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Asif Khan | 1:17
THE WORLD’s darkest building - coated in a material consisting of “vertically aligned (carbon) nanotube arrays” called Vantablack Vbx2 - opened in the PyeongChang Olympic Village last week.
The groundbreaking new material was developed by the UK-based Surrey NanoSystems and absorbs 99% of light that hits the surface by trapping light within its elaborate molecular structure.
As a specialist product, its application requires a team of trained experts.
Above: The Hyundai Pavilion in PyeongChang is coated in Vantablack. Below: The coating absorbs 99% of visible light (images courtesy Asif Khan/Luke Hayes).
Designed by British architect Asif Khan, the temporary pavilion was built for the South Korean motor giant Hyundai and is intended to promote its pioneering hydrogen fuel cell technology.
Above: A sample of Vantablask S-VIS, a product in the same range which absorbs 99.965% of visible light (image courtesy of Surrey NanoSystems).
An earlier version of the material, Vantablack S-VIS (launched in 2014), absorbed 99.965% of visible light, but is not suitable for application onto large scale structures.
This high-tech material was first developed for use in defense, aerospace and advanced optical equipment where it can help reduce stray light interference.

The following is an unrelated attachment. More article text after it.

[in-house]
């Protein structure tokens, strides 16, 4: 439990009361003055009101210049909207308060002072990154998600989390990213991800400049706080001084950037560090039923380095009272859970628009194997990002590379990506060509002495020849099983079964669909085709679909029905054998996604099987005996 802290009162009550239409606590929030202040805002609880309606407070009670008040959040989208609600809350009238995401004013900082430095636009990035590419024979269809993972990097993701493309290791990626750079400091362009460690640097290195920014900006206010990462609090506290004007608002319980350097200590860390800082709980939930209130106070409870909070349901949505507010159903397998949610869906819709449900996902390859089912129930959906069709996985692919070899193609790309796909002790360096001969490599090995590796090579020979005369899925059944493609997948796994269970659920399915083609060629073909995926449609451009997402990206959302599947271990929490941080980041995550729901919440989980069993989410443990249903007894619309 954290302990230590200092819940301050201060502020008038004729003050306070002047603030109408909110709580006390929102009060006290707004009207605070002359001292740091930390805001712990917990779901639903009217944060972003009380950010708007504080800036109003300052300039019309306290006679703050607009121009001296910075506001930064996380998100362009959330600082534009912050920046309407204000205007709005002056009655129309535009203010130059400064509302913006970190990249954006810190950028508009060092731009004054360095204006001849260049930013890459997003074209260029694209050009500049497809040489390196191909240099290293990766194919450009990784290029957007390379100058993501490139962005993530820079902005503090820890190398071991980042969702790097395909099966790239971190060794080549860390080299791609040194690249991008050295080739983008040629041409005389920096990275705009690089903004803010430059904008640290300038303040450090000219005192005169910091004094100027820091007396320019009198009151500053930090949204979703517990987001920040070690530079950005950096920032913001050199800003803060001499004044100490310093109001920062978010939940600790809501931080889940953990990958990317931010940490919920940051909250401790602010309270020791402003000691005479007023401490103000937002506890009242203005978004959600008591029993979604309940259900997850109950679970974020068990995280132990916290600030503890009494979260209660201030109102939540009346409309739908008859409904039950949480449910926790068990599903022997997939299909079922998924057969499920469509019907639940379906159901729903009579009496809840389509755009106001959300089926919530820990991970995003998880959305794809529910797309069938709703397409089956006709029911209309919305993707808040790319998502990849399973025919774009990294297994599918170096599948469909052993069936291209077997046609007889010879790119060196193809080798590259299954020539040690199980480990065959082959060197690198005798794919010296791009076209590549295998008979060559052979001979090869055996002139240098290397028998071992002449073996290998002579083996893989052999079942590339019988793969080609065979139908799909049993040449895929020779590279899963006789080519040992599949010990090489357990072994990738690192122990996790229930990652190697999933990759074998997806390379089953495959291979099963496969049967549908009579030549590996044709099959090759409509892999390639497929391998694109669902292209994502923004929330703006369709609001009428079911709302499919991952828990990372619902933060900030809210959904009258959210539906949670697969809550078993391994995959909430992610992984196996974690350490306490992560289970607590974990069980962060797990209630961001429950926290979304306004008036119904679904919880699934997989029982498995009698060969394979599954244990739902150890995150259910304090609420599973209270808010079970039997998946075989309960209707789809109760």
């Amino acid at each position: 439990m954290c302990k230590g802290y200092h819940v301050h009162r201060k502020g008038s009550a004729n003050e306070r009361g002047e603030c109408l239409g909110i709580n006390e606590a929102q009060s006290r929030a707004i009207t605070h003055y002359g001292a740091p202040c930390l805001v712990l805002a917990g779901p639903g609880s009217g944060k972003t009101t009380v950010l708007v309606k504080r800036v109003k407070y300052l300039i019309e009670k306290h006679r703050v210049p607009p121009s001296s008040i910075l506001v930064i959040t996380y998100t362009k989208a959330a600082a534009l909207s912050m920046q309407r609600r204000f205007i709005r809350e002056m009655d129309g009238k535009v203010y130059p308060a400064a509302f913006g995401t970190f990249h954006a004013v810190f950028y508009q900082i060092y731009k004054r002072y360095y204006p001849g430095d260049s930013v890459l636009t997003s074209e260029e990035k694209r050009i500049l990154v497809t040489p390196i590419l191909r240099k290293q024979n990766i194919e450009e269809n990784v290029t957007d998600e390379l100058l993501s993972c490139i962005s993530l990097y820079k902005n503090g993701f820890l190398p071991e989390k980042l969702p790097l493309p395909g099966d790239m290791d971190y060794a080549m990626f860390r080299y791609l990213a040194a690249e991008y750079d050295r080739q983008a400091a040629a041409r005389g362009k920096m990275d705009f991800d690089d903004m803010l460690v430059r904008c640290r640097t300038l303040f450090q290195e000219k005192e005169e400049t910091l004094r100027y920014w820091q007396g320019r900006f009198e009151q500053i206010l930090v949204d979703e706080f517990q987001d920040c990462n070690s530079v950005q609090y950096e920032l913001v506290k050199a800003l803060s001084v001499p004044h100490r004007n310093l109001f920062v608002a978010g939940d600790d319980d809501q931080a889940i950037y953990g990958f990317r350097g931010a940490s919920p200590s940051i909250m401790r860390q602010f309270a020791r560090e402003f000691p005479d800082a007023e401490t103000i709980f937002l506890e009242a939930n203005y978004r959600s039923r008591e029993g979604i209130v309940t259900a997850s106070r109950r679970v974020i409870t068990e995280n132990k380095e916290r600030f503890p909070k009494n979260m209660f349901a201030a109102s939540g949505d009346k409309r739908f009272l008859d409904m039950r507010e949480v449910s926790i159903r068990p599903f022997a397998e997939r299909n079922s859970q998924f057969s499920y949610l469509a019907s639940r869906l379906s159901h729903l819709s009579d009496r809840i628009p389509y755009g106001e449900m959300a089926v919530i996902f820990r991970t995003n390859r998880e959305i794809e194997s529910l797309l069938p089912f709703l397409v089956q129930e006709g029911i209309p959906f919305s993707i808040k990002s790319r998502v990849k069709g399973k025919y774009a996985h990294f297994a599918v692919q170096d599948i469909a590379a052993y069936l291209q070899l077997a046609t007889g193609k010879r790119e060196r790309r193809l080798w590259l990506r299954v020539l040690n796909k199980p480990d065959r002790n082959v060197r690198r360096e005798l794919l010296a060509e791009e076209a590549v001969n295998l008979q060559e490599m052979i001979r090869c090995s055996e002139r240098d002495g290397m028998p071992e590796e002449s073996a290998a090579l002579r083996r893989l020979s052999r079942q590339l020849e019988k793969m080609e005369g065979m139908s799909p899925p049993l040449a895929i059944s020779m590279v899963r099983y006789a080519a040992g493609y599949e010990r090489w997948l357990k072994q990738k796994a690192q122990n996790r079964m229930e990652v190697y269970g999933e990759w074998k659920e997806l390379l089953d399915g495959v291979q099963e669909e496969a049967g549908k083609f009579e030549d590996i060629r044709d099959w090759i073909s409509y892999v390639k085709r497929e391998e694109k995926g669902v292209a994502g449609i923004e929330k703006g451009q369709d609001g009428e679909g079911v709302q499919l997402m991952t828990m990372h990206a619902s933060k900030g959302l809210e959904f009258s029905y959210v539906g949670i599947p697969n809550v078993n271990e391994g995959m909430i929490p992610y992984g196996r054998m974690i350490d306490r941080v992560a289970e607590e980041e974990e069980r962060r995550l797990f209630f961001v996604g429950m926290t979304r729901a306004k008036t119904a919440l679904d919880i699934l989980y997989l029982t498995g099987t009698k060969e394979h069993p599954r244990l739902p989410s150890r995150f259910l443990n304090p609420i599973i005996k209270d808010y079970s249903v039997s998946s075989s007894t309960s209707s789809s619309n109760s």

Above: By absorbing almost all incoming light, Vantablack can render even textured surfaces essentially featureless
Its use can also be extended to wayfinding, heat absorption in solar power technology, various interior uses and, according to the manufacturer’s chief technical officer, “hiding unsightly cabling that runs in the ceiling”.
Above: Inside the pavilion, a brilliant white installation featuring a network of moving water droplets serves to highlight Hyundai's leading role in hydrogen fuel-cell technology (image courtesy of Asif Khan/Luke Hayes).
The pavilion features a brilliant white interior that displays artwork of constantly moving water droplets, a reference to Hyundai’s hydrogen-powered cars whose only “exhaust” is water vapour.